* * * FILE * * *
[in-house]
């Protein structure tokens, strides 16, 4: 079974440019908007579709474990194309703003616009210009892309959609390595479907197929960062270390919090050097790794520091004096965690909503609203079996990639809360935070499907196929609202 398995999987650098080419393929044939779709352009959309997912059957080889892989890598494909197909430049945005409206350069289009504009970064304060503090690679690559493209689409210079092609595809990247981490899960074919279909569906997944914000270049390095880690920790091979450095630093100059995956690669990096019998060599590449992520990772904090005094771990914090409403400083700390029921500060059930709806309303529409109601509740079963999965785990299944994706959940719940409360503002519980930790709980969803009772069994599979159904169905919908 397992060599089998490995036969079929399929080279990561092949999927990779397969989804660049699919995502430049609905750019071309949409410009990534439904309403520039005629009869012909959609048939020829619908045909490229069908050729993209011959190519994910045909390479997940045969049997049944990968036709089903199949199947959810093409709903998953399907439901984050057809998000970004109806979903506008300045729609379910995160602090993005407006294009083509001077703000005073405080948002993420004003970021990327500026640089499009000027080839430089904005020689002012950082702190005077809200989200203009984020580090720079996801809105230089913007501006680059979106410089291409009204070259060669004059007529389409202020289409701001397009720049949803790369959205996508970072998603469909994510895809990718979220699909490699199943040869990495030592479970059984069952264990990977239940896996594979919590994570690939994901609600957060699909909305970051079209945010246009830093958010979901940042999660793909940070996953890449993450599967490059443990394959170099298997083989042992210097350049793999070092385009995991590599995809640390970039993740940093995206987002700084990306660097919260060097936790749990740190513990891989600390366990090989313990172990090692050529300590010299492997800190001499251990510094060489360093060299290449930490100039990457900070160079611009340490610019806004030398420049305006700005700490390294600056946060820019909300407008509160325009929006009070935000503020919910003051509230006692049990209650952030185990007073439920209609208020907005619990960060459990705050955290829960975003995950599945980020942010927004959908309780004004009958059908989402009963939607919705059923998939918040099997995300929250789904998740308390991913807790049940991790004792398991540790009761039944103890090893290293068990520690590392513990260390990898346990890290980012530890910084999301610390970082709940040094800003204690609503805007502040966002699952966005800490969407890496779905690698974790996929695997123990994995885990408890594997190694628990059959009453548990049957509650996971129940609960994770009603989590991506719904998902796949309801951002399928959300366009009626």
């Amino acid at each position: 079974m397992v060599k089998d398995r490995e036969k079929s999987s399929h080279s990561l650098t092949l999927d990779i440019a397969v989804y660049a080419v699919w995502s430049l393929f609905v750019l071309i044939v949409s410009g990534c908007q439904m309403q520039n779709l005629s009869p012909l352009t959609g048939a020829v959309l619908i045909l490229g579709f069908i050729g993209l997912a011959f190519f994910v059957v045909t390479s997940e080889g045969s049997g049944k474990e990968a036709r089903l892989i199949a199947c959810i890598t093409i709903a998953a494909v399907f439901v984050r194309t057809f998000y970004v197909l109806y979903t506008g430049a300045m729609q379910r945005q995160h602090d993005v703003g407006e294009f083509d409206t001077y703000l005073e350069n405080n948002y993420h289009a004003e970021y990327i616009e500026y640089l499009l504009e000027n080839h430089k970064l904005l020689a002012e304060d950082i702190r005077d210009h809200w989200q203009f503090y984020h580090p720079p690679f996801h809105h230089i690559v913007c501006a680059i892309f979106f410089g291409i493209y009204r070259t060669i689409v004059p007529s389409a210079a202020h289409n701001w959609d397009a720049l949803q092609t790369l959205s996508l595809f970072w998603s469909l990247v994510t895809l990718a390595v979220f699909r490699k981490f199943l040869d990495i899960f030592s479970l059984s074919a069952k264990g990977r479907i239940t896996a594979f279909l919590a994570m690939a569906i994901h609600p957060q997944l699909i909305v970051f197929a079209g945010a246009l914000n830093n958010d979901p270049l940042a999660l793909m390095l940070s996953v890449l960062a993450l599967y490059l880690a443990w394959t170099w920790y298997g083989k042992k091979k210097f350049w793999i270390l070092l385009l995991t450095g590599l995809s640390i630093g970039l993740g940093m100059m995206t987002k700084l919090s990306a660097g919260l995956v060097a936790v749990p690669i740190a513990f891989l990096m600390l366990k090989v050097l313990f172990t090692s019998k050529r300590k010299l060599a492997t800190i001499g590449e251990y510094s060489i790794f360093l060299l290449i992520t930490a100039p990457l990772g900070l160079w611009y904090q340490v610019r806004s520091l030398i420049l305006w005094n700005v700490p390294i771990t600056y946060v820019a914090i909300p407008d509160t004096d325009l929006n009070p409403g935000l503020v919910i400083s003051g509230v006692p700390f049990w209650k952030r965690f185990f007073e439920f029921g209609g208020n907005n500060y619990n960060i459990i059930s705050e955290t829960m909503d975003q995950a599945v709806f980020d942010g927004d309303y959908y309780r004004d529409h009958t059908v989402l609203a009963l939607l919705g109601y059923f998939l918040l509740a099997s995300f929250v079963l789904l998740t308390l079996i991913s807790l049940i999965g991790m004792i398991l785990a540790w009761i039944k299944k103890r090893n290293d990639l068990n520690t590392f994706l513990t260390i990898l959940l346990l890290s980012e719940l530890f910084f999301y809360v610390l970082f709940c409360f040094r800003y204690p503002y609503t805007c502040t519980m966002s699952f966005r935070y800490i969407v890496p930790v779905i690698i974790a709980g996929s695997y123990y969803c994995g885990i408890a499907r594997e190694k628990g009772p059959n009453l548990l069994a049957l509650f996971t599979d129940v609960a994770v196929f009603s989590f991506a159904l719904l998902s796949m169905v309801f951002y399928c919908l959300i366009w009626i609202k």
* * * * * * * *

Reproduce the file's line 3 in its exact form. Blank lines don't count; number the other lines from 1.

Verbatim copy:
């Amino acid at each position: 079974m397992v060599k089998d398995r490995e036969k079929s999987s399929h080279s990561l650098t092949l999927d990779i440019a397969v989804y660049a080419v699919w995502s430049l393929f609905v750019l071309i044939v949409s410009g990534c908007q439904m309403q520039n779709l005629s009869p012909l352009t959609g048939a020829v959309l619908i045909l490229g579709f069908i050729g993209l997912a011959f190519f994910v059957v045909t390479s997940e080889g045969s049997g049944k474990e990968a036709r089903l892989i199949a199947c959810i890598t093409i709903a998953a494909v399907f439901v984050r194309t057809f998000y970004v197909l109806y979903t506008g430049a300045m729609q379910r945005q995160h602090d993005v703003g407006e294009f083509d409206t001077y703000l005073e350069n405080n948002y993420h289009a004003e970021y990327i616009e500026y640089l499009l504009e000027n080839h430089k970064l904005l020689a002012e304060d950082i702190r005077d210009h809200w989200q203009f503090y984020h580090p720079p690679f996801h809105h230089i690559v913007c501006a680059i892309f979106f410089g291409i493209y009204r070259t060669i689409v004059p007529s389409a210079a202020h289409n701001w959609d397009a720049l949803q092609t790369l959205s996508l595809f970072w998603s469909l990247v994510t895809l990718a390595v979220f699909r490699k981490f199943l040869d990495i899960f030592s479970l059984s074919a069952k264990g990977r479907i239940t896996a594979f279909l919590a994570m690939a569906i994901h609600p957060q997944l699909i909305v970051f197929a079209g945010a246009l914000n830093n958010d979901p270049l940042a999660l793909m390095l940070s996953v890449l960062a993450l599967y490059l880690a443990w394959t170099w920790y298997g083989k042992k091979k210097f350049w793999i270390l070092l385009l995991t450095g590599l995809s640390i630093g970039l993740g940093m100059m995206t987002k700084l919090s990306a660097g919260l995956v060097a936790v749990p690669i740190a513990f891989l990096m600390l366990k090989v050097l313990f172990t090692s019998k050529r300590k010299l060599a492997t800190i001499g590449e251990y510094s060489i790794f360093l060299l290449i992520t930490a100039p990457l990772g900070l160079w611009y904090q340490v610019r806004s520091l030398i420049l305006w005094n700005v700490p390294i771990t600056y946060v820019a914090i909300p407008d509160t004096d325009l929006n009070p409403g935000l503020v919910i400083s003051g509230v006692p700390f049990w209650k952030r965690f185990f007073e439920f029921g209609g208020n907005n500060y619990n960060i459990i059930s705050e955290t829960m909503d975003q995950a599945v709806f980020d942010g927004d309303y959908y309780r004004d529409h009958t059908v989402l609203a009963l939607l919705g109601y059923f998939l918040l509740a099997s995300f929250v079963l789904l998740t308390l079996i991913s807790l049940i999965g991790m004792i398991l785990a540790w009761i039944k299944k103890r090893n290293d990639l068990n520690t590392f994706l513990t260390i990898l959940l346990l890290s980012e719940l530890f910084f999301y809360v610390l970082f709940c409360f040094r800003y204690p503002y609503t805007c502040t519980m966002s699952f966005r935070y800490i969407v890496p930790v779905i690698i974790a709980g996929s695997y123990y969803c994995g885990i408890a499907r594997e190694k628990g009772p059959n009453l548990l069994a049957l509650f996971t599979d129940v609960a994770v196929f009603s989590f991506a159904l719904l998902s796949m169905v309801f951002y399928c919908l959300i366009w009626i609202k």